Citrojim's Ka, Saxo and Bike Tales

Tell us your ongoing tales and experiences with your French car here. Post pictures of your car here as well.

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Post by CitroJim » 27 Feb 2010, 20:38

lexi wrote: Busy is good Jim..........more money for hobbys and projects 8-)

True lexi but if you have money but no time.... That seems how it is at the moment :twisted: I value time...

Still, today has been a good 'un and lots achieved. It's been a not bad day weather-wise so I was able to enjoy the outdoors, some sunshine and play on my project :D

I was shocked to see an inch of water sitting in the rear seat wells this morning. I knew the car was a bit damp but did not know it had a serious leak. I started pulling the interior out and got to the point of removing the (sodden) carpets when a big storm came on. I was trapped in the car for a few minutes but it was time well spent as I soon saw drips from the
headlining :shock:

Sunroof! Blocked drains :idea: But no, nothing so simple. After having half the headlining down I found one of the gutter drain spigots was detached from the gutter enabling water in the gutter to run straight onto
the headlining. these spigots are held in place by plastic welded tabs and a spot of mastic. The tabs were damaged, I reckon through extremes of heat and cold, so the spigot was not sealing. A new band of mastic and a ty-rap did the job...


Copious buckets of water seem to indicate the repair is good :D

The scuttle has been leaking for a while. Look at these connectors in the wiring loom :shock:


There's even broken wires in there!

Despite all the water, there is no corrosion in the floorpans at all. Shows how well rustproofed the cars are.

Next up was the Activa Accumulator sphere that i suspect is flat. Here is where it lives under the battery tray... Note the battery tray, airboc and air intake pipe removed for clarity.


Well corroded. The wet is Plus-Gas, not LHM. Toby had a problem removing his and i thought this one might be the same. It was :twisted:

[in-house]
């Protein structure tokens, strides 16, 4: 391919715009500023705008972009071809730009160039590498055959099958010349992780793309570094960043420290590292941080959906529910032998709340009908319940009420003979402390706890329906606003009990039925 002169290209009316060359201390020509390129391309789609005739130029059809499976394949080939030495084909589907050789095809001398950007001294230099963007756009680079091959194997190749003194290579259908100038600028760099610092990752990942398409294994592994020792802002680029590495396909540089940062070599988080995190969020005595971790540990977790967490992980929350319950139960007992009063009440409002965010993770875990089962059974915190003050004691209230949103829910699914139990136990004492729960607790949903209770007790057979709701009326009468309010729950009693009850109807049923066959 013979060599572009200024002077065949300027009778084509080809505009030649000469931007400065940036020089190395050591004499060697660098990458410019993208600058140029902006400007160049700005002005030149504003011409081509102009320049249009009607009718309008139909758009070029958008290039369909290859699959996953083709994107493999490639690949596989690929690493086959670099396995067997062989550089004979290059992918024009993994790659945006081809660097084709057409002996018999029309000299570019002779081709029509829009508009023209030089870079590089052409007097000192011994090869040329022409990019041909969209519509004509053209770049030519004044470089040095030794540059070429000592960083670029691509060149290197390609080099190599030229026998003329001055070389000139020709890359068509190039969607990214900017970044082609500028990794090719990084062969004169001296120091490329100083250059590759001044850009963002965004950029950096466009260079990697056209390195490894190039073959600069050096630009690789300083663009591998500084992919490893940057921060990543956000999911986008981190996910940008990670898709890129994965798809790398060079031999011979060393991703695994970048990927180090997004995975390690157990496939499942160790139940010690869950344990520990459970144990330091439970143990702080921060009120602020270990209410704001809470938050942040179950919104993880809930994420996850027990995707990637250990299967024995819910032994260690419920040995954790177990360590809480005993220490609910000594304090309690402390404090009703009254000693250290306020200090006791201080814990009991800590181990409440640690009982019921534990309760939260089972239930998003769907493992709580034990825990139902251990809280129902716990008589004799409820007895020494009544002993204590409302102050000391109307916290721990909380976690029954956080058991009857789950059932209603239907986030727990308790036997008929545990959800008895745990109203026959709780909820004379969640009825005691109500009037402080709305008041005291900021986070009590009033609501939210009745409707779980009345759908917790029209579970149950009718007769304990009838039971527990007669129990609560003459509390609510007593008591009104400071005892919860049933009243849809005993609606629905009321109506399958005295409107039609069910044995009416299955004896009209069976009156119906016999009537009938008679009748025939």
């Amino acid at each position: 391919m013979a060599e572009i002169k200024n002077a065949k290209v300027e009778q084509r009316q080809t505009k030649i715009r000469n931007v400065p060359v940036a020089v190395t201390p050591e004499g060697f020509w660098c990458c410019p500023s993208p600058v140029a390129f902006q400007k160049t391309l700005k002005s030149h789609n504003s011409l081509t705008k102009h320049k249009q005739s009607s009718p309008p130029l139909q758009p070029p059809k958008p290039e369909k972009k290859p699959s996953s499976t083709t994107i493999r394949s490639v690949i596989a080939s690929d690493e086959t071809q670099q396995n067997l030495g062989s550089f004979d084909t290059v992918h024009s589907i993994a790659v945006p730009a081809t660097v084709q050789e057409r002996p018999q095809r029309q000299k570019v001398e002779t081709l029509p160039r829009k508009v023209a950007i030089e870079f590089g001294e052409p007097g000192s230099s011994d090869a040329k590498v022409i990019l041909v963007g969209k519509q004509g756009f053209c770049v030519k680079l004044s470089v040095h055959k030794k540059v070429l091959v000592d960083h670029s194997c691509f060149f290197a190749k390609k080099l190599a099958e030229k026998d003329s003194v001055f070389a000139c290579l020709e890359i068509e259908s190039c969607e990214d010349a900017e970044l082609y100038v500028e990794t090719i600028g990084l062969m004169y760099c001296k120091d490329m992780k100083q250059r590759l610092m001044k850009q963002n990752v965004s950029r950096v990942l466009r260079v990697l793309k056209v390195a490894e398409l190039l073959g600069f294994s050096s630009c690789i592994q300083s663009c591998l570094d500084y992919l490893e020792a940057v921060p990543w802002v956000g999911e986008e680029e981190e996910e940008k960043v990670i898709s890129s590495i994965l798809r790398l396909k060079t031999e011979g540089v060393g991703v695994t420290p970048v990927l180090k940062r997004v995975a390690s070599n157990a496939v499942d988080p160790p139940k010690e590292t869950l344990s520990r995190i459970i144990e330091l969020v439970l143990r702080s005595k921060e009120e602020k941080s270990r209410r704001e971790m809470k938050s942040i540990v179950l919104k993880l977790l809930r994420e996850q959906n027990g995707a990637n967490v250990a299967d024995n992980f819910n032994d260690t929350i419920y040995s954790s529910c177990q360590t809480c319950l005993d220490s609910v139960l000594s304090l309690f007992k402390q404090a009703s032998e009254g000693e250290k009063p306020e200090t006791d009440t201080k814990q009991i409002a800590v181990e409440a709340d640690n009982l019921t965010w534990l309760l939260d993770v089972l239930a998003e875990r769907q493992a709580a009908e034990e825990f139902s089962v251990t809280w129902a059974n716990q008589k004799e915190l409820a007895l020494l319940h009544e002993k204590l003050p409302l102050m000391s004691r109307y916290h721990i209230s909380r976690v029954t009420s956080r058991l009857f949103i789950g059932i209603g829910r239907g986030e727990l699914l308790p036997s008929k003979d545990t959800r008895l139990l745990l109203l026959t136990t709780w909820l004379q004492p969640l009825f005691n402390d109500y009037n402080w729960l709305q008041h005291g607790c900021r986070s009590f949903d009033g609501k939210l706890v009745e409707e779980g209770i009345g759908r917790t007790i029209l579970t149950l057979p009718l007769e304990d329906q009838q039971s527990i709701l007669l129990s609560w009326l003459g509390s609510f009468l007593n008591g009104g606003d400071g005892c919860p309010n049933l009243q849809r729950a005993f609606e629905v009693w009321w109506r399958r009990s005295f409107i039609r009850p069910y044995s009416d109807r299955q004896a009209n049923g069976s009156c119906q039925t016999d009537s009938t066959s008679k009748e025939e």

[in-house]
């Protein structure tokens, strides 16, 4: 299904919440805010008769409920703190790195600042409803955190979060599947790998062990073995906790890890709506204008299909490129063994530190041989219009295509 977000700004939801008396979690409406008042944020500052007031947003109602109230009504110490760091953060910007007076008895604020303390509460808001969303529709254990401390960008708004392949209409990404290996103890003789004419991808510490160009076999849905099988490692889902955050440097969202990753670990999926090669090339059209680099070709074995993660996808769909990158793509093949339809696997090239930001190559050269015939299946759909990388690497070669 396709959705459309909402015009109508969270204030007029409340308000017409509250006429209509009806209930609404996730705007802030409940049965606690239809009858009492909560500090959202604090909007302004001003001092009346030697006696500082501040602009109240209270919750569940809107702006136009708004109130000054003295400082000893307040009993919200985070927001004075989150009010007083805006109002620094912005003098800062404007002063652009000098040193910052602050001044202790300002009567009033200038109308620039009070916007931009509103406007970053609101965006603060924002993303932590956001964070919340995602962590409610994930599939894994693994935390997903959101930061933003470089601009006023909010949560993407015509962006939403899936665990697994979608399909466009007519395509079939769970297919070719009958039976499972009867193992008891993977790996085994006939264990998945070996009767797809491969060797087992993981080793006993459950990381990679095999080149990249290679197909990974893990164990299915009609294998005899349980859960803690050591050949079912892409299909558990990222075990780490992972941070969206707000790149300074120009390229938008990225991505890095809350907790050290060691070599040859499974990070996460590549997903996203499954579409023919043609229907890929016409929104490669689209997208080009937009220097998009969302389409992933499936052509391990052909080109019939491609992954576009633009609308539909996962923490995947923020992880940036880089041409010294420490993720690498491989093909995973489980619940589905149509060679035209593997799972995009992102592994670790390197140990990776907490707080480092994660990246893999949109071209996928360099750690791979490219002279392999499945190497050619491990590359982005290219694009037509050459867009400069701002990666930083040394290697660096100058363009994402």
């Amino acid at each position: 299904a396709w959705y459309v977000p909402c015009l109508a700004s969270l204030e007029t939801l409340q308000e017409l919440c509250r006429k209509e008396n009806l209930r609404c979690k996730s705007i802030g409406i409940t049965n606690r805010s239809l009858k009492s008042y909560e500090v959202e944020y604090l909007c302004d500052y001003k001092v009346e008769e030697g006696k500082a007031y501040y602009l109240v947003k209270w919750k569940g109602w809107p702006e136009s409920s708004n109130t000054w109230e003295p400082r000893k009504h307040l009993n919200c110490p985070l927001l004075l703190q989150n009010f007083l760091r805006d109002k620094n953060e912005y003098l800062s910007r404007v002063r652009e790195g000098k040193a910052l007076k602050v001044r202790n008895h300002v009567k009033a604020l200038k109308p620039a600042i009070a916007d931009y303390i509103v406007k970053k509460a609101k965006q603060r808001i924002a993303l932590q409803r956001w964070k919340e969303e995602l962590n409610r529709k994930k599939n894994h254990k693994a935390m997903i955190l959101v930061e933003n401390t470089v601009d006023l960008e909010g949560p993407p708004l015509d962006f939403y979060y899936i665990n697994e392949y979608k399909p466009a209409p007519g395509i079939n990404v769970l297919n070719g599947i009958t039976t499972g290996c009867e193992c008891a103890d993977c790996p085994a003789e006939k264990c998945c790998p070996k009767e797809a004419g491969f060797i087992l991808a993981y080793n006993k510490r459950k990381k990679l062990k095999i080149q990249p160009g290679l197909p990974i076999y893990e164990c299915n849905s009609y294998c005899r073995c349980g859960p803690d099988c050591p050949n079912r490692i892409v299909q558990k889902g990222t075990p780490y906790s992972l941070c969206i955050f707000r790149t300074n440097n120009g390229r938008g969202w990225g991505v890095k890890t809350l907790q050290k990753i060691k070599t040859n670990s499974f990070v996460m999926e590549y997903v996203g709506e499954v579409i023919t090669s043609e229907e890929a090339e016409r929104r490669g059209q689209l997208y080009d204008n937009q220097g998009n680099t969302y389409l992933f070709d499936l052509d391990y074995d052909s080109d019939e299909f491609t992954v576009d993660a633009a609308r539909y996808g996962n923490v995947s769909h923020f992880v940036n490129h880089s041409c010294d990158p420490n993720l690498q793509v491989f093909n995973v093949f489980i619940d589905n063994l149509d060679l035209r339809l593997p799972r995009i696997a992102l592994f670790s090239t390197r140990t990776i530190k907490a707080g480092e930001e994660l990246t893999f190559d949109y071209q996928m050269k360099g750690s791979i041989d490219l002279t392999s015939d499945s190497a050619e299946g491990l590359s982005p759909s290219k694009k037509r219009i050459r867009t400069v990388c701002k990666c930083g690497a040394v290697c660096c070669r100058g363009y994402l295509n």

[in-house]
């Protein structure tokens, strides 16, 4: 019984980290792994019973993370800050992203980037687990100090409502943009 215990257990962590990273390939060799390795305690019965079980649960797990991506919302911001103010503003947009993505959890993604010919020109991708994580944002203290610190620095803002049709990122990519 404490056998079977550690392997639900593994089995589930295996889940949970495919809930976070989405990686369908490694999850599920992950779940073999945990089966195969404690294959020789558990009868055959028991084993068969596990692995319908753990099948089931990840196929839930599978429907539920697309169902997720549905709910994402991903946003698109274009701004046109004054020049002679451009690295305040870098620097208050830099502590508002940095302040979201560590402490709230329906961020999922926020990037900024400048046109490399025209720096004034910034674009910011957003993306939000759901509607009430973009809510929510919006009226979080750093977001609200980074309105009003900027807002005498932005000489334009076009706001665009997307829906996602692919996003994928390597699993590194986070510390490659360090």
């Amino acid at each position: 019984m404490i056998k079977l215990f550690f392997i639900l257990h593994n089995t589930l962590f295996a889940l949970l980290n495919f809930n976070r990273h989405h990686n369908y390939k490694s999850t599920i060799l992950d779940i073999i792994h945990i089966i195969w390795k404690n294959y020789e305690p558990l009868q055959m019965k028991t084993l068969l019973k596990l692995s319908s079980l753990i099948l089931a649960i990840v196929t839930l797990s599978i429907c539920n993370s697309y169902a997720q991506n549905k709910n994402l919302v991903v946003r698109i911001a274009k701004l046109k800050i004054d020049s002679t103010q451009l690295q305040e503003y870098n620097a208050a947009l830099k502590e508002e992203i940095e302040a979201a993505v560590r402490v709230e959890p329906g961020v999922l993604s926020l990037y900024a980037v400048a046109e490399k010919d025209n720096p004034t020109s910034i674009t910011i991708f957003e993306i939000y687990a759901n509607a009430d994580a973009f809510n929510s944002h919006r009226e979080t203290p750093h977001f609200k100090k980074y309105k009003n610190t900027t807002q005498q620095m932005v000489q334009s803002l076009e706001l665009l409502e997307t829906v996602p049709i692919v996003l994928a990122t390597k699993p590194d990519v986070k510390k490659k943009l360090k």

The bracket was bending. I remove the bracket complete with sphere and viced it...


It was so tight, the vice could not hold it well enough to give it enough welly. The bracket kept leaping out of the vice jaws.

In the end I put the handle of the Pleiades tool in the vice and walloped the bracket itself with a big hammer like this..


That worked, eventually... What a job. The sphere was flat!

Trooper30 came to visit this morning with his wife's new X plate HDi Xantia for a Lexia session.

I have never seen such a clean Xantia :D It looks to be no more than about two years old and is a minter. It even still has its under tray! It really is beautiful...

We did find one of his cooling fans is a bit sick; one is very reluctant to start and often needs some encouragement by poking the blades with a stick!

A good day :D

No car action tomorrow - I'm spending the day with my girls. I'll be good as I've barely seem them in two weeks due to us all being busy so looking forward to that.

Robyn has her driving test booked for April 21 :D

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Post by CitroJim » 28 Feb 2010, 10:53

It's dead easy Mike :D

The sphere is accessible from underneath the car but I reckon, if it has not been off in a while, a removal of the battery tray makes access much better.

Undo the union with a 9mm flare nut spanner. The pipe is held rigid by a "P" clip just above the sphere.

If the sphere will spin off the bracket, this "P" clip will hold the pipe as the sphere rotates off.

If the sphere won't budge than the bracket is easy to remove. Remove the bolt holding the "P" clip, lift the pipe out of the sphere, remove the earth cable in the middle of the bracket and the two bracket bolts. The sphere and bracket will then slip off for more aggressive removal methods on the bench.

Mind though, the sphere and bracket are surprisingly heavy...